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See also: Woodland



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From Middle English wodeland, wodelond, from Old English wuduland (woodland; forestland; forest), equivalent to wood +‎ land.


  • (file)
  • IPA(key): /ˈwʊd.lənd/
  • Hyphenation: wood‧land


woodland (comparative more woodland, superlative most woodland)

  1. Of a creature or object: growing, living, or existing in a woodland.
    The woodland creatures ran from the fire.
    • 1837, “Picus”, in Charles Frederick Partington (editor), The British Cyclopædia of Natural History, Volume 3, W. S. Orr & Co., page 446:
      This species [Red-bellied Woodpecker] is a very little larger than the red-headed one; and it is more woodland in its manners; seldom appearing in orchards or near houses, but keeping to the tall trees in the close forests.
    • 1839, Sir William Jardine, Bart., The Natural History of the Birds of Great Britain and Ireland, Part II: Incessories, part of The Naturalist's Library, W.H. Lizars, page 125–6:
      The genera Philomela and Curruca, as we previously observed, are very closely allied to each other, both are woodland in their habits, and both possess great melody of song.
    • 1890 July, Grant Allen, “My Islands”, in Longman's Magazine, Volume 16, Number 93, page 341:
      It was a couple of hundred years or so more before I saw a third bullfinch — which didn't surprise me, for bullfinches are very woodland birds, and non-migratory into the bargain — so that they didn’t often get blown seaward over the broad Atlantic.
    • 1894, R. Bowdler Sharpe, A Hand-Book to the Birds of Great Britain, Volume I, W. H. Allen & Co., Limited, page 91:
      As its name implies, this species [Woodlark] is a more woodland bird than the other British Larks, and in many of its ways of life it resembles the Tree Pipit, frequenting the neighborhood of woods and plantations, but always affecting trees.
  2. (obsolete) Having the character of a woodland.
    • 1827, Amateur, “Northamptonshire, Huntingdonshire, and Bedfordshire Hunting”, in Sporting Magazine, page 64:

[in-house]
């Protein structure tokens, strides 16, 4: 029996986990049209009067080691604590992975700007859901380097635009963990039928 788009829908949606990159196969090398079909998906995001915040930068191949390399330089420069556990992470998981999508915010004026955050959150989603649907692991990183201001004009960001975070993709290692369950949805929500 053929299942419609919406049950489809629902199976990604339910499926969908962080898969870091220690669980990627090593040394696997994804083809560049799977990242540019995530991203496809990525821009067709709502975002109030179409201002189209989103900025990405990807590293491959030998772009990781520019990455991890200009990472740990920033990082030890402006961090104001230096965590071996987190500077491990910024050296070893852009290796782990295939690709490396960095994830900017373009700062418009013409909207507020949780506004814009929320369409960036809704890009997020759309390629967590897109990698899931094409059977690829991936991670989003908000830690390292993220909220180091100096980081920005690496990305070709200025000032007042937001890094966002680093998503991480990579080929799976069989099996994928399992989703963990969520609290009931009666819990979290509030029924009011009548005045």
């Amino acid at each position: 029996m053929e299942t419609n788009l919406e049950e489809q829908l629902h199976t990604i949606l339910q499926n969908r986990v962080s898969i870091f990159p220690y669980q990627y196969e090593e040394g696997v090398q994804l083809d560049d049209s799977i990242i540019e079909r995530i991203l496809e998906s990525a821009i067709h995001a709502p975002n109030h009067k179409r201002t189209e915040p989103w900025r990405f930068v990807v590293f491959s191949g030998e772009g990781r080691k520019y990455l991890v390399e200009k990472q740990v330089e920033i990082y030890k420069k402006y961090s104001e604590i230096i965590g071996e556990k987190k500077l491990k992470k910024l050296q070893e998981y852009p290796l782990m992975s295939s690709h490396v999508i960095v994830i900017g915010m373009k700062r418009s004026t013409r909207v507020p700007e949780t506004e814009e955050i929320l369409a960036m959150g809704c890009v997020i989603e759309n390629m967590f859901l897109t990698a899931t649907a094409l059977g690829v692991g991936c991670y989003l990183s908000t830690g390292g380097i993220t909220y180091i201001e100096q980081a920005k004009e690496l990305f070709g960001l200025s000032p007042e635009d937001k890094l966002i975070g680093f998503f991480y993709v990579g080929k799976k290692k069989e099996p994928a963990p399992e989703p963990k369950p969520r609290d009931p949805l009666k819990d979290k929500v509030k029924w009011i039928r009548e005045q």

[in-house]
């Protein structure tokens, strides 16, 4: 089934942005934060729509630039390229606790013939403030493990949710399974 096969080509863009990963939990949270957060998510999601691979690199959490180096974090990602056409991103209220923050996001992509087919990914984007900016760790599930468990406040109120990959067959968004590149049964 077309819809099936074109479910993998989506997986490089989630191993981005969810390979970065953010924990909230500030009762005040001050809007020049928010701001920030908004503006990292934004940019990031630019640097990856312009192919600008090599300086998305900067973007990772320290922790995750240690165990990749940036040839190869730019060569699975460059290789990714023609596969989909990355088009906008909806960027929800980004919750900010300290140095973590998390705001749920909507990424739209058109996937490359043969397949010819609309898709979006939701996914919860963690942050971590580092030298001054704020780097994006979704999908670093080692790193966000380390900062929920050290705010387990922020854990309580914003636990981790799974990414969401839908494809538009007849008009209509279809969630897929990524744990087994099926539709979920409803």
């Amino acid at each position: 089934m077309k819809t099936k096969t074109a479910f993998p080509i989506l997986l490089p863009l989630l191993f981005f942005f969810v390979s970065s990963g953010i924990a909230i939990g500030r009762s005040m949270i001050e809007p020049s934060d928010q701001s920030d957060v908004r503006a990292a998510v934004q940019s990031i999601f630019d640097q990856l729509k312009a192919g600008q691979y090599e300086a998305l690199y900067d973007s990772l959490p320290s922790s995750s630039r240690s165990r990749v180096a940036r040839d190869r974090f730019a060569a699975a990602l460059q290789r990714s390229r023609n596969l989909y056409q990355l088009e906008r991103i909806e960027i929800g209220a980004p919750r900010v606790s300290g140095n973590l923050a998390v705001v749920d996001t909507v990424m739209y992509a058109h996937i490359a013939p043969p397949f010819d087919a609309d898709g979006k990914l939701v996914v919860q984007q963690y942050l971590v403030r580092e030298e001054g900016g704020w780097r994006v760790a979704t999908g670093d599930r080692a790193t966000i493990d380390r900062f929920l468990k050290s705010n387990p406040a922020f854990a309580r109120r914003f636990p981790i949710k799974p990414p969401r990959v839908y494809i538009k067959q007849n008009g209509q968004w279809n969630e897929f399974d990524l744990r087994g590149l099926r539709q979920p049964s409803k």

It is a very woodland country, with plenty of grass, but it is too large for four days a-week, and the sport is generally rather indifferent.
    • 1835, Nimrod's Hunting Tours, page 109:
      [] understanding that their next fixture was in a very woodland country, and at a distance, I deferred this pleasure to another opportunity.
    • 1871, George Gill, Fourth Reader[1], page 135:
      Shortly after leaving Swindon the main line enters Wiltshire, and runs through an extremely woodland district to Chippenham []



woodland (countable and uncountable, plural woodlands)

  1. Land covered with woody vegetation.
    • 1704, Alexander Pope, “Windsor-Forest”, in The Works of Alexander Pope, Esq., volume I, London: C. Barthurst et al., published 1788, page 39:
      Here hills and vales, the woodland and the plain, / Here earth and water ſeem to ſtrive again ; / Not Chaos-like together cruſh’d and bruis’d, / But, as the world, harmoniouſly confus’d : / Where order in variety we ſee, / And where, tho’ all things differ, all agree.
    • 1838, George Bancroft, chapter XV, in History of the United States, from the Discovery of the American Continent, volume II, Boston: Charles C. Little and James Brown:
      The earth glows with the colors of 1837 civilization ; the banks of the streams are enamelled with richest grasses ; woodlands and cultivated fields are harmoniously blended ; the birds of spring find their delight in orchards and trim gardens, variegated with choicest plants from every temperate zone ; while the brilliant flowers of the tropics bloom from the windows of the green-house and the saloon.
    • 2006, Edwin Black, chapter 2, in Internal Combustion[2]:
      Buried within the Mediterranean littoral are some seventy to ninety million tons of slag from ancient smelting, about a third of it concentrated in Iberia. This ceaseless industrial fueling caused the deforestation of an estimated fifty to seventy million acres of woodlands.



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